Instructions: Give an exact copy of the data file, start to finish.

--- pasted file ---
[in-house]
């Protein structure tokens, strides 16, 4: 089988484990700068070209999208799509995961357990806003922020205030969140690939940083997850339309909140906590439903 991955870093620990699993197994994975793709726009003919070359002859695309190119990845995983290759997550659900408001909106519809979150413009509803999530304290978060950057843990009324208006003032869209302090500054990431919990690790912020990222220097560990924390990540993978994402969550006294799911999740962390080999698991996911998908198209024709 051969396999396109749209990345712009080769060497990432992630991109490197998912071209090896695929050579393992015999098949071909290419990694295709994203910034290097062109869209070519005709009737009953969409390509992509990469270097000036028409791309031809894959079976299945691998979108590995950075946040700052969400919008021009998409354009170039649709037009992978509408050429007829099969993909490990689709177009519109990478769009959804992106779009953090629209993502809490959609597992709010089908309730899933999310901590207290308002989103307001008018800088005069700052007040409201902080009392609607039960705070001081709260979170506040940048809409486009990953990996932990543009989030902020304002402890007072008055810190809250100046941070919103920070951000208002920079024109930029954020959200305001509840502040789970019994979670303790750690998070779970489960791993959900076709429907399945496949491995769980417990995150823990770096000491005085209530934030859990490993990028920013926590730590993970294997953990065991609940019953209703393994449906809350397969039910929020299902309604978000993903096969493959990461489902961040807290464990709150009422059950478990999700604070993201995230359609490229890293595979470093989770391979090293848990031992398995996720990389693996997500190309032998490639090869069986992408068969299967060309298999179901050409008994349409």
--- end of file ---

[in-house]
């Protein structure tokens, strides 16, 4: 089988484990700068070209999208799509995961357990806003922020205030969140690939940083997850339309909140906590439903 991955870093620990699993197994994975793709726009003919070359002859695309190119990845995983290759997550659900408001909106519809979150413009509803999530304290978060950057843990009324208006003032869209302090500054990431919990690790912020990222220097560990924390990540993978994402969550006294799911999740962390080999698991996911998908198209024709 051969396999396109749209990345712009080769060497990432992630991109490197998912071209090896695929050579393992015999098949071909290419990694295709994203910034290097062109869209070519005709009737009953969409390509992509990469270097000036028409791309031809894959079976299945691998979108590995950075946040700052969400919008021009998409354009170039649709037009992978509408050429007829099969993909490990689709177009519109990478769009959804992106779009953090629209993502809490959609597992709010089908309730899933999310901590207290308002989103307001008018800088005069700052007040409201902080009392609607039960705070001081709260979170506040940048809409486009990953990996932990543009989030902020304002402890007072008055810190809250100046941070919103920070951000208002920079024109930029954020959200305001509840502040789970019994979670303790750690998070779970489960791993959900076709429907399945496949491995769980417990995150823990770096000491005085209530934030859990490993990028920013926590730590993970294997953990065991609940019953209703393994449906809350397969039910929020299902309604978000993903096969493959990461489902961040807290464990709150009422059950478990999700604070993201995230359609490229890293595979470093989770391979090293848990031992398995996720990389693996997500190309032998490639090869069986992408068969299967060309298999179901050409008994349409």